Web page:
How to get valid texcoords in MDL?

I’m not quite sure whether I understand the texture coordinate handling right.

For general textures I use base::texture_coordinate_info coordinate() to get the default texcoords (in world space), that is clear to me.
But in the car paint MDL sample “texture_coordinate_object” is used as “coordinate_source”.
The documentation says: "[…]Distances in internal space or object space can be transformed into scene units in world space using the coordinate space transformations in Section 19.2. Scene units can be multiplied with the result of the ::state::meters_per_scene_unit()[…]

But when I use

base::texture_coordinate_info coordinate =   base::texture_coordinate_info(state::texture_coordinate(0) * ::state::meters_per_scene_unit(), 
                                                                            tangent_u: state::texture_tangent_u(0), tangent_v: state::texture_tangent_v(0)  );
                                                                              // I also tried to multiply with ::state::scene_units_per_meter()

the result is not the expected as if base::coordinate_source(coordinate_system: base::texture_coordinate_object) is used.
I also tried it with a checker_texture (see attachment Checker_TexCoords.jpg)

What am I doing wrong here?


state::texture_tangent_u(0)

is not world space, its uv channel 0.

ignoring the module base for a while, you have multiple ways to get texture coordinates from the state:

state::texture_coordinate(n)

this gives you texture coordinates from any of the uv channels. 0 is the first one and unless you know your object has multiple uv channels thats the one you want to access

state::position()

this gives the position of the shading point in internal space. if you want it to be in world or object space, you need to transform it using functions MDL provides:

state::transform_point(state::coordinate_internal,state::coordinate_world,state::position());

Back to the module ::base, its purpose is to implement some common functionality.
base::coordinate_source() will do the above transformation if you choose “texture_coordinate_world” as a source. In addition it will compute matching tangents which are needed for bump mapping.
world space means coordinates are relative to the worlds origin. object space means coordinates are relative to the objects origin.

Once you get the texture coordinate in world space, it will still be in whatever unit you used to model the scene. If you modeled in m, the value will be in m. if you modeled in inch, it will be in inch. If an application has a clear sense of modelling units, it can signal that to MDL using ::state::meters_per_scene_unit() (note, not all applications have a clear sense of modelling units)
modelling units strictly speaking only apply to world space and to a limited degree to object space. (uv spaces have no universally defined unit).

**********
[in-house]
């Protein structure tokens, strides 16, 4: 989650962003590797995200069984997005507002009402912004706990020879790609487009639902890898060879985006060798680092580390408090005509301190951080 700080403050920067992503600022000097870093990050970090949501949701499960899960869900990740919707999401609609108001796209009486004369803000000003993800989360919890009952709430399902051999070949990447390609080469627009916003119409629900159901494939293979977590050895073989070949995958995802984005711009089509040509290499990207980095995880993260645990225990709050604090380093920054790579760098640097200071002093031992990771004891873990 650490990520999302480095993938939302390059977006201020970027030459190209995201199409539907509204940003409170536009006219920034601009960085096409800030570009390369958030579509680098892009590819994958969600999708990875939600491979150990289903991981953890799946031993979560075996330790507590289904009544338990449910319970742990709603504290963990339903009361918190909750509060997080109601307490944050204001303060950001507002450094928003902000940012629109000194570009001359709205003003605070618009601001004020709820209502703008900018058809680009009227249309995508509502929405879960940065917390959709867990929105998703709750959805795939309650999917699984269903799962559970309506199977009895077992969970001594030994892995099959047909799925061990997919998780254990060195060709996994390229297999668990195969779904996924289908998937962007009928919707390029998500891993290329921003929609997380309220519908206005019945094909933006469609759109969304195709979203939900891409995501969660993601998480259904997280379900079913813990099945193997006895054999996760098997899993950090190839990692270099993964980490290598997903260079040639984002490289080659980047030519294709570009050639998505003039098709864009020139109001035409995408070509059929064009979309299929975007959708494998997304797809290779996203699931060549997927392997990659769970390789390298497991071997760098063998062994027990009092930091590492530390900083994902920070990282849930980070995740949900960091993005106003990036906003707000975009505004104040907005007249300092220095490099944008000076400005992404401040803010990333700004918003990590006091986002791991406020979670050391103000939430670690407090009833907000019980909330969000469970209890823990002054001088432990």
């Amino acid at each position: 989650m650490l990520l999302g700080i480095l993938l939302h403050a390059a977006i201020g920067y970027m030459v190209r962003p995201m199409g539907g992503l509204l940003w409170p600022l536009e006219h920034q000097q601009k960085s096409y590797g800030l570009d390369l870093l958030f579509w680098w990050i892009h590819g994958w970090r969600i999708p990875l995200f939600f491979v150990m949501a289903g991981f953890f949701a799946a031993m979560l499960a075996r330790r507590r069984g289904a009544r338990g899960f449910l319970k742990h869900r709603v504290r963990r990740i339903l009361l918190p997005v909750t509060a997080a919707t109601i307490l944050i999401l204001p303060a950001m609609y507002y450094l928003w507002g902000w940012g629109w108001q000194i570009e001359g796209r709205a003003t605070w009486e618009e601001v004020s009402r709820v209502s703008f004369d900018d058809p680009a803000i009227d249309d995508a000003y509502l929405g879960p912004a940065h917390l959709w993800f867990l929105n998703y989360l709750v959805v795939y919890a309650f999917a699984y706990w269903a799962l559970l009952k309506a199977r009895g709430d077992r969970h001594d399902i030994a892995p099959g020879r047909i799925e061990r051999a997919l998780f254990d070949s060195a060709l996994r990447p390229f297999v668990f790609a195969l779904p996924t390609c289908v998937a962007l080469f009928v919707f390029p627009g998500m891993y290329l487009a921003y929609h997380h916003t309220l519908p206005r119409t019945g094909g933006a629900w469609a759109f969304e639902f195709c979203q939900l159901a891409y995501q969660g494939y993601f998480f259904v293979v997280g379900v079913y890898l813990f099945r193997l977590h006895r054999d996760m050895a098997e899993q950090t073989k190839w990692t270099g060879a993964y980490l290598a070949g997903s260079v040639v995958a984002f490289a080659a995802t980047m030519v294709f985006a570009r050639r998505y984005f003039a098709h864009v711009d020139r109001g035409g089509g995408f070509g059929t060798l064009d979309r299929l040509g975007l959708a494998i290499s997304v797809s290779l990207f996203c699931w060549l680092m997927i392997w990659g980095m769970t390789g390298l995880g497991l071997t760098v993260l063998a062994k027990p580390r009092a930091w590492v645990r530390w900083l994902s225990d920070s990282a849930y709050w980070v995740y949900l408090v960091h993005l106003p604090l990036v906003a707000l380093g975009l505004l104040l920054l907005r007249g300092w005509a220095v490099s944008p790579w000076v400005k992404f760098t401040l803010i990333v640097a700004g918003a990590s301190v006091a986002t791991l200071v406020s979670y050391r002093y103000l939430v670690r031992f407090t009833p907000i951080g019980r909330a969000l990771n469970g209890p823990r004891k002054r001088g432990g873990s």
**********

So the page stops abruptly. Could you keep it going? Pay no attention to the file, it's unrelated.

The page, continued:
Thank you very much for your answer.
I hope I now understand it right:
so Texcoord UVs obtained from state::texture_coordinate(0) are independent from world/object space (as always in 3D).

And those from base::coordinate_source() are not the actual UVs, they are instead the transformed state::positions of the hitpoints.
And so they are the preferred method as coords for perlin/flake noise (as shown in the carpaint orange peel sample).
Now I think I got it.

mostly ;-)
http://raytracing-docs.nvidia.com/mdl/base_module/index.html#base#

base::coordinate_source() has 3 modes controlled by the parameter coordinate_system

texture_coordinate_uvw
texture_coordinate_world
texture_coordinate_object

uvw is like you said explicitly authored texture coordinates.
For flakes, object and world are typically the right choice, mostly i would choose object to glue the flakes to the object during animation.

the main design point of base::coordinate_source() is to bundle the coordinates together with the matching tangents ready for bump mapping and to work well with all the other ::base functions

Thank you for the explanation.
Lately I encountered another issue: When using an absolute Windows Path like this:

uniform texture_2d Texture = texture_2d("/valid_folder/testtexture5.jpg")

I found no way to specify a different drive letter (such as D:)
I was able to add D:\ with mdl_compiler->add_module_path, but that would mean to store this drive information additionally externally for each texture file of each .mdl material. The easiest way would be an access through: texture_2d(“D:/valid_folder/testtexture5.jpg”), this would only require this one definition of the texture file at one place in the .mdl file. (but the docs say that colons are not allowed in a path.)
Is there a way for addressing texture file names from different harddrives within the same .mdl file without adding full folder path through mdl_compiler->add_module_path ?
I can copy all textures to a new sub folder which then is addressed through a relative path, but after time this will waste lot of disk space, cause at least any by a material used texture would be stored twice. I thought to have only one copy of a texture in huge texture libraries (many GBs) across different harddisks to save disk space.

MDL is meant to define materials in a portable manner. Drive letters would make a material only work on your personal setup.

You can still have centralized texture repositories. Think of the mdl space as a virtual file system. you can address both absolute and relative within that system. if you have an mdl root “d:” with a image in “valid_folder\testtexture5.jpg” you can reference that texture through an absolute path in mdl space “/valid_folder/testtexture5.jpg” from any mdl material.

you can have this also across many drives as all mdl roots are merged into a single space.